In the summer of 2015 we rented a campervan and drove around Europe to speak to a handful of individuals about their experiences growing up as the original inhabitants of iconic Modernist homes. Our goal was to discover and record the recollections of people whose youth was spent in some of the most radical domestic architectural spaces of the early twentieth century. We wanted to see and document these spaces through the lens of their personal stories.
We brought our nine-month-old son along on this adventure, and while we were busy trying to photograph the houses based on the memories of our interlocutors, he was busy making noise and crawling through these Modernist monuments. There we were, crawling behind him on the floor of a Mies van der Rohe or Hans Scharoun building, trying to keep his fingers out of the electrical outlets and away from the plants in their respective winter gardens. We knew that he would not remember this trip, nor would he remember the spaces and floors that he was inadvertently polishing in the sweltering heat with his knees.
We were thinking of the kids, now old enough to have children and grandchildren of their own, who all graciously agreed to speak with us and who, as babies, also must have crawled through these same spaces and played boisterously within them. They, unlike their parents, never chose to live in avant-garde buildings. We thought, naively perhaps, that their perceptions would have been purer and their opinions less biased than those of the clients themselves. They were the guinea pigs of the Modernists’ claims that architecture had the capacity to deeply affect inhabitants, even make them “better people.” Did they believe that these buildings influenced them and who they have become?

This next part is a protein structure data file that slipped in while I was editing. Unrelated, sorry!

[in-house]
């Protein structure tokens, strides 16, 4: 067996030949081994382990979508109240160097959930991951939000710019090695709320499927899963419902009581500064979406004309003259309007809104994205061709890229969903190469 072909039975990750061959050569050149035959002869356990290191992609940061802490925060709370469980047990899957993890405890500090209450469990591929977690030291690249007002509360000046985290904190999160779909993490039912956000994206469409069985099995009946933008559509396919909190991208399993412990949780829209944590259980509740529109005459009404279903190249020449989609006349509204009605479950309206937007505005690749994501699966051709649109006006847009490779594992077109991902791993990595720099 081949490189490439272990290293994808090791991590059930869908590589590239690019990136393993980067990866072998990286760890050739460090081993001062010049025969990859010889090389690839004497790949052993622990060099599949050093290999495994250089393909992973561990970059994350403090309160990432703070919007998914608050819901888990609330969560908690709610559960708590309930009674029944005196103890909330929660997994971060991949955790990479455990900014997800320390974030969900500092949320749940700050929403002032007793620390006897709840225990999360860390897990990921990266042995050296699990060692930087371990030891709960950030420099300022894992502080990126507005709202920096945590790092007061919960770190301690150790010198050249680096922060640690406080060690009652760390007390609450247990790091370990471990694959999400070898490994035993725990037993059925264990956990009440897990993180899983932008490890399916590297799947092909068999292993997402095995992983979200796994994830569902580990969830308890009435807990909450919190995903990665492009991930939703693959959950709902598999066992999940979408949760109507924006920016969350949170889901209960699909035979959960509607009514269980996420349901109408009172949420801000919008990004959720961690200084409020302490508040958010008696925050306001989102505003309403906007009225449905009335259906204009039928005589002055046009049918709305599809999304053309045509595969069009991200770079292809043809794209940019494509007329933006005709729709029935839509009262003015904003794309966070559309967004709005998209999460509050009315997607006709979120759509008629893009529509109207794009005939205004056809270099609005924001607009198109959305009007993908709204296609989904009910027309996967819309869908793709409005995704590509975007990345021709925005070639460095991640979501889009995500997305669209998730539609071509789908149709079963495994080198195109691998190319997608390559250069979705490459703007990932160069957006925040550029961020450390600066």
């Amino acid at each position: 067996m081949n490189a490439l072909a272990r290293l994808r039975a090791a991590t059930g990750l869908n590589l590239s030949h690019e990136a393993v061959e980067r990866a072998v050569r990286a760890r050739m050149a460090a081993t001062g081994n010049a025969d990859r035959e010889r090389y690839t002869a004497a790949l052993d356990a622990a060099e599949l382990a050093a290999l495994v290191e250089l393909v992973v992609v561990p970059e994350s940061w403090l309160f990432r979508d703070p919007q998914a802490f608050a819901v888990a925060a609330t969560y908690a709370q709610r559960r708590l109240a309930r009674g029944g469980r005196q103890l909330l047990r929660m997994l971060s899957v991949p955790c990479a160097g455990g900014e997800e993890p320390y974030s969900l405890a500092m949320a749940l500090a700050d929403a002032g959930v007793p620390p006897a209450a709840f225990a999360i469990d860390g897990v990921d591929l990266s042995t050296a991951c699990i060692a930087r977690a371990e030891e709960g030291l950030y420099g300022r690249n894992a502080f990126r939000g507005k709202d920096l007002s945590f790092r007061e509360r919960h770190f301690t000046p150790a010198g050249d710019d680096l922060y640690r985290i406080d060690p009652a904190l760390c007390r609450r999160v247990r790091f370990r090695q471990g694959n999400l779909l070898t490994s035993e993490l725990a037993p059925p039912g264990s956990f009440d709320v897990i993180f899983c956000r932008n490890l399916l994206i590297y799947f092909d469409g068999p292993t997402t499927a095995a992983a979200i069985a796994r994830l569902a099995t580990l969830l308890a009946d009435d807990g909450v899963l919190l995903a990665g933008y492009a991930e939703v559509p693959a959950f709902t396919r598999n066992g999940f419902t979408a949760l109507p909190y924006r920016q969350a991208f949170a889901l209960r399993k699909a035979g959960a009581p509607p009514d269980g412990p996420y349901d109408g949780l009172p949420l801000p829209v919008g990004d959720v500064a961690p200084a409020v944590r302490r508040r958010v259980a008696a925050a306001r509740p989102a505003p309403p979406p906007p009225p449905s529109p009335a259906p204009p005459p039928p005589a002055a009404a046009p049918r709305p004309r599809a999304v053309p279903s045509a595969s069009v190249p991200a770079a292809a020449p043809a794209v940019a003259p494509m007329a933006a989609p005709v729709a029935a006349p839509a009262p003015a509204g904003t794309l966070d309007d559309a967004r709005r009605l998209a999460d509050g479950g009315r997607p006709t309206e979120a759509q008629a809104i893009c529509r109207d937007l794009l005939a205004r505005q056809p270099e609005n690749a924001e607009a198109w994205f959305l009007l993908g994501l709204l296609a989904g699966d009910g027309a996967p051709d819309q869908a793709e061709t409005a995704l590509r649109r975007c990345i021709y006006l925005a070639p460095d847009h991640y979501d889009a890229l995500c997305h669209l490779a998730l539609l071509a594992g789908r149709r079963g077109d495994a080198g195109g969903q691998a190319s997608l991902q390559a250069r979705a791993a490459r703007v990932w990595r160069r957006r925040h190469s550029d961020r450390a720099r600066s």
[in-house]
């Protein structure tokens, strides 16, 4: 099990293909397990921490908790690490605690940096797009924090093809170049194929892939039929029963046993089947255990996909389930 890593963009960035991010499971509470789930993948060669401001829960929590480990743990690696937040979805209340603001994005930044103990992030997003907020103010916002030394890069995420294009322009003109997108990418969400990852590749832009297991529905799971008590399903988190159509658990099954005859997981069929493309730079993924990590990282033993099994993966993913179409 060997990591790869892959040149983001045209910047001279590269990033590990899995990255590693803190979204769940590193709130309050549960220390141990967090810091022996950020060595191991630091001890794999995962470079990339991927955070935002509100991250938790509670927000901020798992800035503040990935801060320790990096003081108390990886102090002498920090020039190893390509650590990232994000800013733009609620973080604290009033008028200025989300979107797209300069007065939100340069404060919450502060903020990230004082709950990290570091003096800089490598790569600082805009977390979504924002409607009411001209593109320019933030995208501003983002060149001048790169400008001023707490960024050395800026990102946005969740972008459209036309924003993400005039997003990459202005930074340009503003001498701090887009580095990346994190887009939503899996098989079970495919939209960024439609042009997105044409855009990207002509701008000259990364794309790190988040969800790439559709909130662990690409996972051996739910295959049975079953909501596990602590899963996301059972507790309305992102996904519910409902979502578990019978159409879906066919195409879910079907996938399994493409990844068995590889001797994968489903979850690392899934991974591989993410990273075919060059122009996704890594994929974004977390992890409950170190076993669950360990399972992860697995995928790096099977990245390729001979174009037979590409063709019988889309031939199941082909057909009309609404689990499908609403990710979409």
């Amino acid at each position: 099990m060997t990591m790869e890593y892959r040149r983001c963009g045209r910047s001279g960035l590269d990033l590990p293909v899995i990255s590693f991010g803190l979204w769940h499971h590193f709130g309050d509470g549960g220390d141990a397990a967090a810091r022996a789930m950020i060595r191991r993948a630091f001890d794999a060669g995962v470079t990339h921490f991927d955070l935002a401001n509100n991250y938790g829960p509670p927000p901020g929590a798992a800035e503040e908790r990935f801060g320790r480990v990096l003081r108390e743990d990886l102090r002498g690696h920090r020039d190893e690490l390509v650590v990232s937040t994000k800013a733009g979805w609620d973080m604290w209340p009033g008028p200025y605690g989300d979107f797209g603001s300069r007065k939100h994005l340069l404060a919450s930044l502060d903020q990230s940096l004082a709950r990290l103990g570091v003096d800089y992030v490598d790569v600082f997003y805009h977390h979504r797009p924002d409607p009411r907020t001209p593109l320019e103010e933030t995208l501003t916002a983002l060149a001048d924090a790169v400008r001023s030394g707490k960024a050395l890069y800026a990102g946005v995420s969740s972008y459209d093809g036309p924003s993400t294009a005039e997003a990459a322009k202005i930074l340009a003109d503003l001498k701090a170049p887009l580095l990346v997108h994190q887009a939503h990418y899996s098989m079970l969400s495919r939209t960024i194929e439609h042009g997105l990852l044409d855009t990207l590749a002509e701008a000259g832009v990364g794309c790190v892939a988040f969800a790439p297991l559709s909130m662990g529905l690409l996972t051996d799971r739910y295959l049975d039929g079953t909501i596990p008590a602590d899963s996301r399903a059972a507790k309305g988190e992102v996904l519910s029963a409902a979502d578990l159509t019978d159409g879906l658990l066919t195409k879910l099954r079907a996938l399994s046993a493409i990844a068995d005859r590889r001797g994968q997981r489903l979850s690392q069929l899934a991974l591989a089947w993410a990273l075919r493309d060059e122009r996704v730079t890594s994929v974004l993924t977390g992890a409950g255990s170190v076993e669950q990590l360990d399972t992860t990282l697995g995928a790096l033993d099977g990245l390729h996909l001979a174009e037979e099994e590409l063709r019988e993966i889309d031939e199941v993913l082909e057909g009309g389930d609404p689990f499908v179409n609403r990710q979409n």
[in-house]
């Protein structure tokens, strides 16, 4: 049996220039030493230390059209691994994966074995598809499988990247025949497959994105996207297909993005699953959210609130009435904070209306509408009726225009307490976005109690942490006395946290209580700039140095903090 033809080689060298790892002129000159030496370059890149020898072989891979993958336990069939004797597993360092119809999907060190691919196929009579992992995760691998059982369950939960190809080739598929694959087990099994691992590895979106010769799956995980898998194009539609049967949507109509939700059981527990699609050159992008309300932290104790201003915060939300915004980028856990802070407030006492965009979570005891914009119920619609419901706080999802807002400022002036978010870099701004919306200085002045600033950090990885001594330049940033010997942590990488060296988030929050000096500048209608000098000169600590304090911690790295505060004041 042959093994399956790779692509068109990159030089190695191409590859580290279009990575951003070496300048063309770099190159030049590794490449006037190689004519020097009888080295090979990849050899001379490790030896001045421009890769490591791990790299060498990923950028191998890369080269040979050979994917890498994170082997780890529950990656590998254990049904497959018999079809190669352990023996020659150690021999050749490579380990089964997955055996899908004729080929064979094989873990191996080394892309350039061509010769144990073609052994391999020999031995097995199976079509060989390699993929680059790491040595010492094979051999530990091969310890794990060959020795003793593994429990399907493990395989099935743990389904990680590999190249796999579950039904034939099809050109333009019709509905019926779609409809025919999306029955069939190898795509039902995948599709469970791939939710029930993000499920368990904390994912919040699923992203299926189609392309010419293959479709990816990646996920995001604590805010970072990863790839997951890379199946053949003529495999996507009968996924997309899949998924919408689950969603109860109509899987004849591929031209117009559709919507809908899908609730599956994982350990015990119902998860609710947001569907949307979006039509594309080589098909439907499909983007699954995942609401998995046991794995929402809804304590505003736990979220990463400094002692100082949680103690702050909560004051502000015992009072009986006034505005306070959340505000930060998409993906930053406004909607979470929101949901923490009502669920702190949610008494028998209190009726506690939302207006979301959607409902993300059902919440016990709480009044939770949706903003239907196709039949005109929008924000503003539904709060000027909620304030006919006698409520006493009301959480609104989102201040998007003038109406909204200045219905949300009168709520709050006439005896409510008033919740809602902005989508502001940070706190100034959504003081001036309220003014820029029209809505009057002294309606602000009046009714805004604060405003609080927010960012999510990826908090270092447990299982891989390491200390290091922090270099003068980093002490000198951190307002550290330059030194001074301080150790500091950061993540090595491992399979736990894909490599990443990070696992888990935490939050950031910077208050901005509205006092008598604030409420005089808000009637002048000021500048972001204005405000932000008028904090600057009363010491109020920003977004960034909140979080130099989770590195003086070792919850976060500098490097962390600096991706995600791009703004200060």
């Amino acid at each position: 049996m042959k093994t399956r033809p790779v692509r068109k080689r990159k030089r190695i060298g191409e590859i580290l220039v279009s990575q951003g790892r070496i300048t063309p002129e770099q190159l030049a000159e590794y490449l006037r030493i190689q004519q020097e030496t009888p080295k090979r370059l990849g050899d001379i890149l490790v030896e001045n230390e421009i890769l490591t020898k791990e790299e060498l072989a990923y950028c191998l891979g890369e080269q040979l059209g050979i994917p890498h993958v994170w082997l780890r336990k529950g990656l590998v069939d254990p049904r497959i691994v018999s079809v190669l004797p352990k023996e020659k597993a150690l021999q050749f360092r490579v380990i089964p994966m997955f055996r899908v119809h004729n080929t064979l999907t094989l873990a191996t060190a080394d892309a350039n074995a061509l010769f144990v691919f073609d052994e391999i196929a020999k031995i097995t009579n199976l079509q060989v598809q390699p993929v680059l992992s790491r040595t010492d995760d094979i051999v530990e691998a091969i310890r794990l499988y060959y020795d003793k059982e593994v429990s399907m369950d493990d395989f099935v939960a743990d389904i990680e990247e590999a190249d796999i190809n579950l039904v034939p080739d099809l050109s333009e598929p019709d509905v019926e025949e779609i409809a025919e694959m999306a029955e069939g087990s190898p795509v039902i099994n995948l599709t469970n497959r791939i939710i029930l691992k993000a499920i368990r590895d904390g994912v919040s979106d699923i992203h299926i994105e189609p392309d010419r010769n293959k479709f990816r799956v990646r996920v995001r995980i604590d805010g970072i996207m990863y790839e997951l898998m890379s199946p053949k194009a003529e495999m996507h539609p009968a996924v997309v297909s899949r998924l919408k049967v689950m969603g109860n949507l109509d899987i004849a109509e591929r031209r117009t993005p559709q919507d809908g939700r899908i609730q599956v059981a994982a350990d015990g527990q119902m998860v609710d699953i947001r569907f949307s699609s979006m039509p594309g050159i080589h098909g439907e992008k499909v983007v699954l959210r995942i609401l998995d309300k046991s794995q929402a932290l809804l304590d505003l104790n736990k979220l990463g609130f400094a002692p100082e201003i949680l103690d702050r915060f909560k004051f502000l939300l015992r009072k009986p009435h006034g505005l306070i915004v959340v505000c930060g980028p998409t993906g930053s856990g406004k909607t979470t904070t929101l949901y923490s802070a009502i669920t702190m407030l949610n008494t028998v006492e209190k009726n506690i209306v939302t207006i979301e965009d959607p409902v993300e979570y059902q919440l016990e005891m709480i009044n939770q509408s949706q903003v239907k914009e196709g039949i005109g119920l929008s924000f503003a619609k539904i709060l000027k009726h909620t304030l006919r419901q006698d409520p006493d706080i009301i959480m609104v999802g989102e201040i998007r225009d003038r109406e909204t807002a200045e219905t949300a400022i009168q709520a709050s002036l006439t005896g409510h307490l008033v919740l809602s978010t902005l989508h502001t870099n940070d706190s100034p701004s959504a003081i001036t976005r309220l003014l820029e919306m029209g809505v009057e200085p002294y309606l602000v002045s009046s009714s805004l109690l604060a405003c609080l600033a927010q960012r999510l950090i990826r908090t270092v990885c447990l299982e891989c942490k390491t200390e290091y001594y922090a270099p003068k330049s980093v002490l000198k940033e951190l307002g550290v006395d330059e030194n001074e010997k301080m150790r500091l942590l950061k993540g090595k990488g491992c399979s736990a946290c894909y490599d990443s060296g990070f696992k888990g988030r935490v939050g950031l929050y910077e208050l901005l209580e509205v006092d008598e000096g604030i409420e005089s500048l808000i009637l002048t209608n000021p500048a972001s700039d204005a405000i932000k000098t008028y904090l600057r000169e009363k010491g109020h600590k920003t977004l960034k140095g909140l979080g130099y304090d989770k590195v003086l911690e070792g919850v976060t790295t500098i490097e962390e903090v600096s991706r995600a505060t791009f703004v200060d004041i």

While the stories we heard and the memories we recorded ranged from the most heartfelt to the most detached, we know that they cannot be divorced from the personal histories of their parents, their families, and the political context of their time. These stories are both linked to and have been shaped by the tumultuous history of the early twentieth century. Some of our interlocutors were permanently forced out of their radical dwellings by the circumstances of WWII, while others have lived in the same building or neighborhood since their youth.
The buildings themselves have taken on different histories such as becoming youth centers, museums, or stages for political gathering, while some are still being used as housing today. The domestic spaces have become the backdrop for different stories, but beyond that they have also shaped their inhabitants to varying degrees and remain a source of pride or resentment, and even the material of dreams.
The stories and the moments we collected in these domestic environments have become part of our story. Even if our son won’t remember the experiences he had, maybe he’ll assimilate them through our photographs. The radical experiments of Modernist architects with their claims and aspirations and leaky realities will be a part of our story.
Brno, Czech Republic
Ludwig Mies van der Rohe, 1930
J.J.P. Oud, 1927
Le Corbusier, 1926
Le Corbusier, 1952
Hans Scharoun, 1933
The trip was funded by the Lawrence B. Anderson Award, a creative documentation grant from MIT. The research was also supported by a Faculty Fellowship through the University at Buffalo Humanities Institute. The research will be published as a book by Birkhäuser in 2020.